- \int_A U_{bn}\,\rho\,dA + \int_A U_{rn}\,\rho\,dA = 0 \tag{44}

\]

Usage of control volume not included in the previous analysis provides the velocity at the upper boundary which is the same as the velocity at \(y\) direction. Substituting into (??) results in

\[

\label{mass:eq:containerXU}

\int_

```
Callstack:
at (Core/Chemical_Engineering/Fluid_Mechanics_(Bar-Meir)/05:_The_Control_Volume_and_Mass_Conservation/5.6:_The_Details_Picture_–_Velocity_Area_Relationship), /content/body/p[6]/span, line 1, column 5
```

\]

Where \({A_{x}}^{-}\) is the area shown the Figure under this label. The area \(A_{yz}\) referred to area into the page in Figure under the blow line. Because averaged velocities and constant density are used transformed equation (??) into

\[

\label{mass:eq:containerXUa}

\dfrac{A_e}{A} {A_{x}}^{-} U_e + U_{x}\,\overbrace{Y(x)\,h}^{A_{yz}} = 0 \tag{46}

\]

Where \(Y(x)\) is the length of the (blue) line of the boundary. It can be notice that the velocity, Ux is generally increasing with \(x\) because \({A_{x}}^{-}\) increase with \(x\). The calculations for the \(y\) directions are similar to the one done for \(x\) direction. The only difference is that the velocity has two different directions. One zone is right to the exit with flow to the left and one zone to left with averaged velocity to right. If the volumes on the left and the right are symmetrical the averaged velocity will be zero.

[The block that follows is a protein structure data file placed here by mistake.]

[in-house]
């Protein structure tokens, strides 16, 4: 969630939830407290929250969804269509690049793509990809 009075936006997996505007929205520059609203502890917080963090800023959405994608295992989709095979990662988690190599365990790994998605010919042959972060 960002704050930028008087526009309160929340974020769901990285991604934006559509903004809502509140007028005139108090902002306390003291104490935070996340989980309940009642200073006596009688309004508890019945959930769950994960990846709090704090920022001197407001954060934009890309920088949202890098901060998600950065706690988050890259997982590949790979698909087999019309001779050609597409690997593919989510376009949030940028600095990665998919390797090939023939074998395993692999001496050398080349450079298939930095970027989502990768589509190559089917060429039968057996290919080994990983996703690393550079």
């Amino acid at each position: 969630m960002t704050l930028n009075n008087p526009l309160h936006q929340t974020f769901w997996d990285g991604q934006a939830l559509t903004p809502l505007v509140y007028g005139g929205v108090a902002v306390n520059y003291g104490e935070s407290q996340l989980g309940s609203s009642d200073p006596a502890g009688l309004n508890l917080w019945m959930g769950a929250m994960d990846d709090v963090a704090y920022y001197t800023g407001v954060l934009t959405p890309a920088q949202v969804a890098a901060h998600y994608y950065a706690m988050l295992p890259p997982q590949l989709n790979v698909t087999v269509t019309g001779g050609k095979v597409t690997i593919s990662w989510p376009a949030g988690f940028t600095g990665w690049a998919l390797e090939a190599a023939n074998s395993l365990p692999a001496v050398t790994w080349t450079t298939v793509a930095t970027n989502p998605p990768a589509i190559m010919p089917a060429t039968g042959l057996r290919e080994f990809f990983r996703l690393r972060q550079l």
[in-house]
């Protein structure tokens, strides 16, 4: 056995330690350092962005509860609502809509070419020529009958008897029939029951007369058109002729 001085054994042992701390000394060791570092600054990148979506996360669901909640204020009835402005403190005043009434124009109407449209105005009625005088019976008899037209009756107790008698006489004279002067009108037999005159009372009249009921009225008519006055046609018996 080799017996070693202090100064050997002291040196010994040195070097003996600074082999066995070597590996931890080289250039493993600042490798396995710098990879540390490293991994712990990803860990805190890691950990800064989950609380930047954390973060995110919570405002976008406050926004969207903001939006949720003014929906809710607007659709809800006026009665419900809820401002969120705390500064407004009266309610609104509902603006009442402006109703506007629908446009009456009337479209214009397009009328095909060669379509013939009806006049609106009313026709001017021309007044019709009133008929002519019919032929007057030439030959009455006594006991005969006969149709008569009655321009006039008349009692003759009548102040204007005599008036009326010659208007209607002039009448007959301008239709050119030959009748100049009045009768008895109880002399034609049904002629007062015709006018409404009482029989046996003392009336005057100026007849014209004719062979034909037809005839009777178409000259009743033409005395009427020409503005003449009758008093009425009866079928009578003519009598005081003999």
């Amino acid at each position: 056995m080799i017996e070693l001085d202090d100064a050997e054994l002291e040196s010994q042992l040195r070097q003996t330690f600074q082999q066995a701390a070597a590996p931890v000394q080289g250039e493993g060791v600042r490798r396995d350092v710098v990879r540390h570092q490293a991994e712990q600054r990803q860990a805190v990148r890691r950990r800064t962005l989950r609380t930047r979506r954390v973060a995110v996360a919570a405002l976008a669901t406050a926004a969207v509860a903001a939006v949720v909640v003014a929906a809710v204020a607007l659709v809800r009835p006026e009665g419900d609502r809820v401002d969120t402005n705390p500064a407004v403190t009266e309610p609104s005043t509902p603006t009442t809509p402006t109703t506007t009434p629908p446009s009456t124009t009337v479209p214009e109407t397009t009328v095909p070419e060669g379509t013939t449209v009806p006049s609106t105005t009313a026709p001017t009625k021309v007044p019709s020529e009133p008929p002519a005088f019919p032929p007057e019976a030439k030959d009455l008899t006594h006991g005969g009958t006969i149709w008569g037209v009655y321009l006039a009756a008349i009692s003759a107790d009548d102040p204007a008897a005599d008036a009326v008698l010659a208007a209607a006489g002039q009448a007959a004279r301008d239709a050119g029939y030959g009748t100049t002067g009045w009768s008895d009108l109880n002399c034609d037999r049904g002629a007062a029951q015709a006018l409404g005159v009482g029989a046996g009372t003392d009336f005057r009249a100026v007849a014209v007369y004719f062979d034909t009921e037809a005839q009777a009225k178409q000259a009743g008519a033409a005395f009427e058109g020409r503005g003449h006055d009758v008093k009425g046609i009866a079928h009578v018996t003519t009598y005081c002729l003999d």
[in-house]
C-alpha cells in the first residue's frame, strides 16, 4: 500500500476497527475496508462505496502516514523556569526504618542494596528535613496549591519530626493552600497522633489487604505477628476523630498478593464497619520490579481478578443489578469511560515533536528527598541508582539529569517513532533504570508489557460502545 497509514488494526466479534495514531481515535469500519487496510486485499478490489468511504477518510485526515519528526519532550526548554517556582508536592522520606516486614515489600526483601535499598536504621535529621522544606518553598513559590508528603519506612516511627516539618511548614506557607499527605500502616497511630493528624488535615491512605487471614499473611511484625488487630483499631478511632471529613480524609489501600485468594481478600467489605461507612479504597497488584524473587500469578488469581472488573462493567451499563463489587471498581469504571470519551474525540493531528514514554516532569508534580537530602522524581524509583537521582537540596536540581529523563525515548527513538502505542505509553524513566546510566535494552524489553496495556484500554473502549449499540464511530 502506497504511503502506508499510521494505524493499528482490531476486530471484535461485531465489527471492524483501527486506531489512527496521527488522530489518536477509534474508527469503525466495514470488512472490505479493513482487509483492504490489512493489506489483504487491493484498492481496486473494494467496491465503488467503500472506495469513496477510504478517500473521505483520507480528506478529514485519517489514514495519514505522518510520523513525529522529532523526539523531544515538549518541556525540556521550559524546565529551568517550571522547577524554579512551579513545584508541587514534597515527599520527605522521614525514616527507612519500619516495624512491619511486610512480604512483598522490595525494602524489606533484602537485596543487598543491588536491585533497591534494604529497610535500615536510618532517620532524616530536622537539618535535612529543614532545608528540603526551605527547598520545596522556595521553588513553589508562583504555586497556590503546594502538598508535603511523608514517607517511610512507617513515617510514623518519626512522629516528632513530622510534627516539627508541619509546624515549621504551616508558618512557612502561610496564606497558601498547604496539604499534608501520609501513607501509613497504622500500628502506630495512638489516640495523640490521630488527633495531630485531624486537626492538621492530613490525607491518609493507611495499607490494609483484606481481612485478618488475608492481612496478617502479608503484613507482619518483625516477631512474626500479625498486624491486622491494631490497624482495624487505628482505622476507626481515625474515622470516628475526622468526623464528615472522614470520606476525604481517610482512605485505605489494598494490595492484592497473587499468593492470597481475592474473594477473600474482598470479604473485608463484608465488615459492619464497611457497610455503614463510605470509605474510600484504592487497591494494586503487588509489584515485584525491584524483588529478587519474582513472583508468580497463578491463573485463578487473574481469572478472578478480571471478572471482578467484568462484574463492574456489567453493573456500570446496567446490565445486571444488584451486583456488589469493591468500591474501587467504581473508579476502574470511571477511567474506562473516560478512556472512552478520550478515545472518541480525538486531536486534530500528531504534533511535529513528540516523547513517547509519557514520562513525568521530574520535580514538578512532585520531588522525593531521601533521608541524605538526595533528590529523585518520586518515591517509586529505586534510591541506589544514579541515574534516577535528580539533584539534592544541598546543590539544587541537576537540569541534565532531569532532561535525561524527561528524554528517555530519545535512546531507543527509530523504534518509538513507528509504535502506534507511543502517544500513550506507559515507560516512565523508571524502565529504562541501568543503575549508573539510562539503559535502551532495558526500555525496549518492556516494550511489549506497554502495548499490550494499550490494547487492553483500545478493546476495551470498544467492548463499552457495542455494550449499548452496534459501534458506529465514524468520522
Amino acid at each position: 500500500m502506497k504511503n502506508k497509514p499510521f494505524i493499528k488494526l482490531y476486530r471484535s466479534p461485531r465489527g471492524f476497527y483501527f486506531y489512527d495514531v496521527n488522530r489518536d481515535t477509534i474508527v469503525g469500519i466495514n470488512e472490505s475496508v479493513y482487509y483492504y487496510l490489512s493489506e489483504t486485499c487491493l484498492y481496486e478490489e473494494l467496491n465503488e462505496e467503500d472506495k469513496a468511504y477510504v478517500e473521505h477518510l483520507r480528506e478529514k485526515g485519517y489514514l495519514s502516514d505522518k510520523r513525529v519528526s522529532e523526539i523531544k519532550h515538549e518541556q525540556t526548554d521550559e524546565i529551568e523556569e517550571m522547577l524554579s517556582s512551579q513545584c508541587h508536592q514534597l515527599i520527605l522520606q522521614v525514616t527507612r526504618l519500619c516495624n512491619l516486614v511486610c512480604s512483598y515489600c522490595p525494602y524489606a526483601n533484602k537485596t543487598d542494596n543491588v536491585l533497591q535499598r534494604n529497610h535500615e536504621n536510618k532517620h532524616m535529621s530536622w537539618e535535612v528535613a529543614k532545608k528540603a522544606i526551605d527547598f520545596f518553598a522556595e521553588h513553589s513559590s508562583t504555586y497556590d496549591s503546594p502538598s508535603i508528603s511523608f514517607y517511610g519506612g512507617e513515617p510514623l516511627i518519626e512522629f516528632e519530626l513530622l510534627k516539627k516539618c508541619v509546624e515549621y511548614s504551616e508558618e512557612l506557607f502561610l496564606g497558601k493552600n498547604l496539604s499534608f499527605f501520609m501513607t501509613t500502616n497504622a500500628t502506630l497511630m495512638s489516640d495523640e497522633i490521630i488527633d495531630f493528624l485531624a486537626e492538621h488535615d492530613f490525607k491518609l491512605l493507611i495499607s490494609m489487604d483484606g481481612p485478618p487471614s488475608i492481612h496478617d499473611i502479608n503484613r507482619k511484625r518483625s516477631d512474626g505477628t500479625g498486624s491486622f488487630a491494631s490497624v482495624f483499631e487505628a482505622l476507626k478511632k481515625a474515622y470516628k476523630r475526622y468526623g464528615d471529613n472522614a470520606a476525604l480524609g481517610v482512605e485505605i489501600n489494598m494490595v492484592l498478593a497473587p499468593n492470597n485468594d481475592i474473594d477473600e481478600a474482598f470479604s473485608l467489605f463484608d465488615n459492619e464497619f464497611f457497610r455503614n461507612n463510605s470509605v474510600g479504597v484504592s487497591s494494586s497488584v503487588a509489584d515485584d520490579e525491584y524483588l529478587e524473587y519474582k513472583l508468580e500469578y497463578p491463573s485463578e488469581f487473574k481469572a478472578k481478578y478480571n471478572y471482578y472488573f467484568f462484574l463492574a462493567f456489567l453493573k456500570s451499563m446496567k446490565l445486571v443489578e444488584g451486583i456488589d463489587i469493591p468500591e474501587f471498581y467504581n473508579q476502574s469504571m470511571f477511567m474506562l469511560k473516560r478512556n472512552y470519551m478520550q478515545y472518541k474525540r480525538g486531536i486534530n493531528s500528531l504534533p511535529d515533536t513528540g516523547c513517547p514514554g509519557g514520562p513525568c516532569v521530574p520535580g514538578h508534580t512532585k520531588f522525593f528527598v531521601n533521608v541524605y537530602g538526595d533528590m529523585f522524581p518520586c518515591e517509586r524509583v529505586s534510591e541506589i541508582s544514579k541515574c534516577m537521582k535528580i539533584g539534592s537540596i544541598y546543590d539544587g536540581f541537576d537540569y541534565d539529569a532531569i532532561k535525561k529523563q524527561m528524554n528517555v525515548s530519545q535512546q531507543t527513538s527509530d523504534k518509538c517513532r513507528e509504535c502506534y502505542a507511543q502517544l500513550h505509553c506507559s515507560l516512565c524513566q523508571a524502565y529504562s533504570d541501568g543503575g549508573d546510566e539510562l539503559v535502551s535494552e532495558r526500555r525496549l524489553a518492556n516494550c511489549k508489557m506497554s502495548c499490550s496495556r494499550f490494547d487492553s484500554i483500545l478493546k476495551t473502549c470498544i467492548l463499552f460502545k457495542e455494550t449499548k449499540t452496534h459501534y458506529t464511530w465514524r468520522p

*Fig. 5.10 Circular cross section for finding \(U_x\) and various cross sections.}*

Example 5.12

Calculate the velocity, \(U_x\) for a cross section of circular shape (cylinder).

Solution 5.12

The relationship for this geometry needed to be expressed. The length of the line \(Y(x)\) is

\[

\label{Ccontainer:yLength}

Y(x) = 2\,r\, \sqrt{ 1 - \left(1-\dfrac{x}{r}\right)^2 } \tag{47}

\]

This relationship also can be expressed in the term of \(\alpha\) as

\[

\label{Ccontainer:yLengthalpha}

Y(x) = 2 \, r\,\sin\alpha \tag{48}

\]

Since this expression is simpler it will be adapted. When the relationship between radius angle and \(x\) are

\[

\label{Ccontainer:rx}

x = r (1 -\sin\alpha) \tag{49}

\]

The area \({A_{x}}^{-}\) is expressed in term of \(\alpha\) as

\[

\label{Ccontainer:area}

{A_{x}}^{-} = \left( \alpha - \dfrac{1}{2\dfrac{}{}},\sin(2\alpha) \right) r^2 \tag{50}

\]

Thus, the velocity, \(U_x\) is

\[

\label{Ccontainer:Uxs}

\dfrac{A_e}{A} \left( \alpha - \dfrac{1}{2\dfrac{}{}}\,\sin(2\alpha) \right) r^2\, U_e +